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The Times JULY 19, 2021 - by Staff Writers

JON HASSELL OBITUARY

Trumpeter who worked with Brian Eno and was known for blending elements of many cultures to create 'Fourth World' music

When Jon Hassell found that none of the recognised genres of music described what he did, he invented his own, naming his unique form of sonic adventure 'Fourth World' music or sometimes "coffee-coloured classical music of the future". If you pressed him for a more precise definition, he would say that he made "a unified primitive/futuristic sound combining features of world ethnic styles with advanced electronic techniques".

His instrument was the trumpet but that was merely the starting point for the twenty influential albums he made as a band leader. On them he used strings, synthesizer, samples, distorted guitars, disembodied voices and more to create a dazzling mélange that blended elements of classical, electronic, avant garde, ambient, jazz and world music.

The sound was far too experimental for mainstream success but Hassell became a revered presence in modern composition. Lauded as an influence by everyone from Björk to Bono, he played on records by commercially successful artists such as Talking Heads, Peter Gabriel, k.d.lang and Tears For Fears and was a regular performer on the recordings of Brian Eno and Ry Cooder. He composed for string quartets, worked with the composers Terry Riley and La Monte Young and collaborated with musicians from Africa, South America and India.

"He looks at the world in all its momentary and evanescent moods with respect and this shows in his music. He sees dignity and beauty in all forms of the dance of life," Eno wrote in The Guardian in 2007. The pair first collaborated in 1980 on Fourth World Volume 1: Possible Musics, a seminal album that combined ethnic musical styles from around the world with tape loops and synths to reflect what Eno called "a globalised world constantly integrating and hybridising". It turned Hassell into the godfather of world music fusion, although, as western musicians sampled African and Indian music without offering credit or payment, he disowned much of what followed. It was, he complained, not only "the banalisation of the exotic" but cultural appropriation of the most exploitative kind.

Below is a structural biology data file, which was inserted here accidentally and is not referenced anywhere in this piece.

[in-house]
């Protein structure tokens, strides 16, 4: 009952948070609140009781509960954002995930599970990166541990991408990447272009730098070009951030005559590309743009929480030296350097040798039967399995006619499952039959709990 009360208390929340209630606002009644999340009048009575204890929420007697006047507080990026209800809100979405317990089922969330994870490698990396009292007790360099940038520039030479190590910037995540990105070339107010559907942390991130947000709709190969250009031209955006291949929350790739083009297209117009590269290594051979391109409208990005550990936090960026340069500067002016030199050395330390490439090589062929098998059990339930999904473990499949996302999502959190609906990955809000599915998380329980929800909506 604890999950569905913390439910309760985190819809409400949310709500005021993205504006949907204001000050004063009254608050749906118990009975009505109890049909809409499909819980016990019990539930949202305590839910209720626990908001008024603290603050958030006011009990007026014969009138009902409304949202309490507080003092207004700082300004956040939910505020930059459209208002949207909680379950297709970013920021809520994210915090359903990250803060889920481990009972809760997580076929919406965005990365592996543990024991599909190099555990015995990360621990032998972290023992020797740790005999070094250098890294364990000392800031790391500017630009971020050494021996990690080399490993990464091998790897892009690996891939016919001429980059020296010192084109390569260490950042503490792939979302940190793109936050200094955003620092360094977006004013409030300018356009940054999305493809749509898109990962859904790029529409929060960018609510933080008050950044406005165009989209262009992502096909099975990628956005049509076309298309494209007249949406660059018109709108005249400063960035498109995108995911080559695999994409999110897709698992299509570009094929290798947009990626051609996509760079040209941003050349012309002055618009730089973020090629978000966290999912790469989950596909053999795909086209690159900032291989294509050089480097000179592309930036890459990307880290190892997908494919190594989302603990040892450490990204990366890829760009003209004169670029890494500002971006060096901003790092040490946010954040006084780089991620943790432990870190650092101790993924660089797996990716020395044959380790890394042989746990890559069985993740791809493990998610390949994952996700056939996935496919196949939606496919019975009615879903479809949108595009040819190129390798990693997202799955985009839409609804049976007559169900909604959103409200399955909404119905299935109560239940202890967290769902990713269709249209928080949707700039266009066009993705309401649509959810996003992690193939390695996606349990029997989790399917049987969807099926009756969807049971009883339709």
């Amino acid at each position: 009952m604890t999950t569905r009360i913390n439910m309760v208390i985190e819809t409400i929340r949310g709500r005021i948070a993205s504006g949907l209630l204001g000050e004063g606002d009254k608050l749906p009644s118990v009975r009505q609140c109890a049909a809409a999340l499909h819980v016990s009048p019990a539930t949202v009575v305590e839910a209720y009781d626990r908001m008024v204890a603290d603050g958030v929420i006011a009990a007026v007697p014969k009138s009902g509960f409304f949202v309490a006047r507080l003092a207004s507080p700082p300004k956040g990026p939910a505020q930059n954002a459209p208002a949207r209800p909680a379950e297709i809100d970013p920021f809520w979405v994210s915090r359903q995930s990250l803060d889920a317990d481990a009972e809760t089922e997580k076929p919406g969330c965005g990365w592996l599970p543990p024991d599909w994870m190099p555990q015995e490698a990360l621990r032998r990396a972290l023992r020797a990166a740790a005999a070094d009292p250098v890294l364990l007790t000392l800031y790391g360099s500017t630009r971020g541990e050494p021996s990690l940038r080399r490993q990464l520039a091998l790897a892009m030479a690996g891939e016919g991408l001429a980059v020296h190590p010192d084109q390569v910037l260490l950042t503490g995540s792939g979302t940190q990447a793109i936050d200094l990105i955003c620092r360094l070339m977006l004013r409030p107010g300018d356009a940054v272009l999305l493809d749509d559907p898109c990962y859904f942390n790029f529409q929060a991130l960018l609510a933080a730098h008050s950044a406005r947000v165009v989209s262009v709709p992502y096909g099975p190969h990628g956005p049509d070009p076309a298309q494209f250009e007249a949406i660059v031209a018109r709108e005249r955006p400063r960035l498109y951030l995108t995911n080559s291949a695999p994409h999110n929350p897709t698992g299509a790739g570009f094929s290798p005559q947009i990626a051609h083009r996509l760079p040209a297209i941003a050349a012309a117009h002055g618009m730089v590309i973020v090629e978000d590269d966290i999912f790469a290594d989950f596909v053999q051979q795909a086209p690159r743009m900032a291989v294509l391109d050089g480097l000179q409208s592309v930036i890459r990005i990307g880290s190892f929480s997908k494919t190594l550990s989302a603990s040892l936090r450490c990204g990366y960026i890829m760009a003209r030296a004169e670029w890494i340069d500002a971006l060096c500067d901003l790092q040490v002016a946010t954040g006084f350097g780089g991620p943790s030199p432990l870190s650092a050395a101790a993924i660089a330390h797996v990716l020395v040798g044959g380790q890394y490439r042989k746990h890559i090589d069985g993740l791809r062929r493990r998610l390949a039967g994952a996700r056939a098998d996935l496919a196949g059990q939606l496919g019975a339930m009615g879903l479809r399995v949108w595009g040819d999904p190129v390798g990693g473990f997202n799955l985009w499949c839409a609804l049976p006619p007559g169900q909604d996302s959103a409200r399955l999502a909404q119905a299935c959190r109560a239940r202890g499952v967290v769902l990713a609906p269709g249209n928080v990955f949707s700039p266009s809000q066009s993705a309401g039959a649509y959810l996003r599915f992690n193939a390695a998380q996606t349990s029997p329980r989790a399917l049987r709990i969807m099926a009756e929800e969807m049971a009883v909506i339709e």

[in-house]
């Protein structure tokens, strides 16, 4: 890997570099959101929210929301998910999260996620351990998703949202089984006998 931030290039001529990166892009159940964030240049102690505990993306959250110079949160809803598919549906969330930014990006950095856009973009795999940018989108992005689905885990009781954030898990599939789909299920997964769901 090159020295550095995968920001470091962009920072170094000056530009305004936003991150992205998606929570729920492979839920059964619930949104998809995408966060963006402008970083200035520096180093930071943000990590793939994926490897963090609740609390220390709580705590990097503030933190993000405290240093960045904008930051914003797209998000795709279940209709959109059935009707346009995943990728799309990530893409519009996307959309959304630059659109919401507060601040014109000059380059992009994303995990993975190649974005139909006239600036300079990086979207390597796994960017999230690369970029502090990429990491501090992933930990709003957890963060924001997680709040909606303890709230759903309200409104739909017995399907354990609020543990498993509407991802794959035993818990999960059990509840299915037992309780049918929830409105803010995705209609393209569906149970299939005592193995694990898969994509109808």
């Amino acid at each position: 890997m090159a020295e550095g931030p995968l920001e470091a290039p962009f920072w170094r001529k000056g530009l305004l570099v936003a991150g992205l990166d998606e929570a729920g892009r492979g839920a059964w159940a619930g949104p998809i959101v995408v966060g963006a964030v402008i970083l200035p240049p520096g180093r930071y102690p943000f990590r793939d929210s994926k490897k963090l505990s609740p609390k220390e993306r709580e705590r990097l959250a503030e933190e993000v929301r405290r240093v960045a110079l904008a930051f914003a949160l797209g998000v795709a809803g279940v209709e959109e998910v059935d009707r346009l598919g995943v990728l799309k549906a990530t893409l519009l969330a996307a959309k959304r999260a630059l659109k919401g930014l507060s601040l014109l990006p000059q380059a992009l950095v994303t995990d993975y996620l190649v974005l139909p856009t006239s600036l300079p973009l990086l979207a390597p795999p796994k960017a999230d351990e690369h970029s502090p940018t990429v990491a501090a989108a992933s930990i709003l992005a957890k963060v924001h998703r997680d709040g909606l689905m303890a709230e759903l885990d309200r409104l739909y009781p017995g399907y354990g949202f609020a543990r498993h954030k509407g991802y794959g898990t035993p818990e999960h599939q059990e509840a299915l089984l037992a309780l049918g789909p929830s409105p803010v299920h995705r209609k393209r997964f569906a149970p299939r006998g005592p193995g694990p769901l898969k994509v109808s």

Such high-minded purism led to a temporary falling-out with Eno and his friend David Byrne of Talking Heads in 1981 over My Life In The Bush Of Ghosts, which included everything from Algerian Muslims chanting from the Quran to an exorcism. Hassell was initially part of the project but withdrew, saying that the results were "too poppy" and the methodology was "unethical".

They resumed their partnership on Hassell's 1986 album Power Spot, finding common cause in an approach that combined music's cerebral and carnal impulses, as ideas "formatted by language and located in the head" were fused with "the area of wildness and sensuality below the waist where dance and procreation reigns".

Jon Hassell was born in Memphis, Tennessee, in March 1937. His father was a scientist who had played the cornet in a college band. "He used to bring it out and play one or two tunes. When it came time to study music at school, that was what was around the house, so I picked it up," Hassell said.

He played "Glenn Miller-type stuff" in big bands and earned a master's degree in modern classical composition at the Eastman School of Music in Rochester, New York, where he met his wife, the pianist Katrina Krimsky. Their marriage ended in divorce in the late 1960s and he is survived by his partner De Fracia Evans, whose mixed African-American and Native-American origins led him to call their relationship "a bit of Fourth World on a personal level".

To avoid being drafted to fight in Vietnam, he joined the army band in Washington and then got a grant to study for two years under Karlheinz Stockhausen at the Rheinische Musikschule in Cologne. His fellow students included like-minded spirits Holger Czukay and Irmin Schmidt, who went on to found the German group Can. Hassell livened up their studies with quantities of LSD from Amsterdam.

Back home Hassell played on the original recording of Riley's In C, a landmark in the development of minimalism, and travelled to India to study Indian classical music with the singer Pandit Pran Nath.

Adapting the techniques of raga to his trumpet playing led to his first solo album, Vernal Equinox (1977), on which he began to map out the hybrid style he would call Fourth World. His aim, he said, was to make music in which it was impossible "to pick a single element out as being from a particular country or genre".

Jon Hassell, musician, was born on March 22, 1937. He died after a period of ill health on June 26, 2021, aged eighty-four


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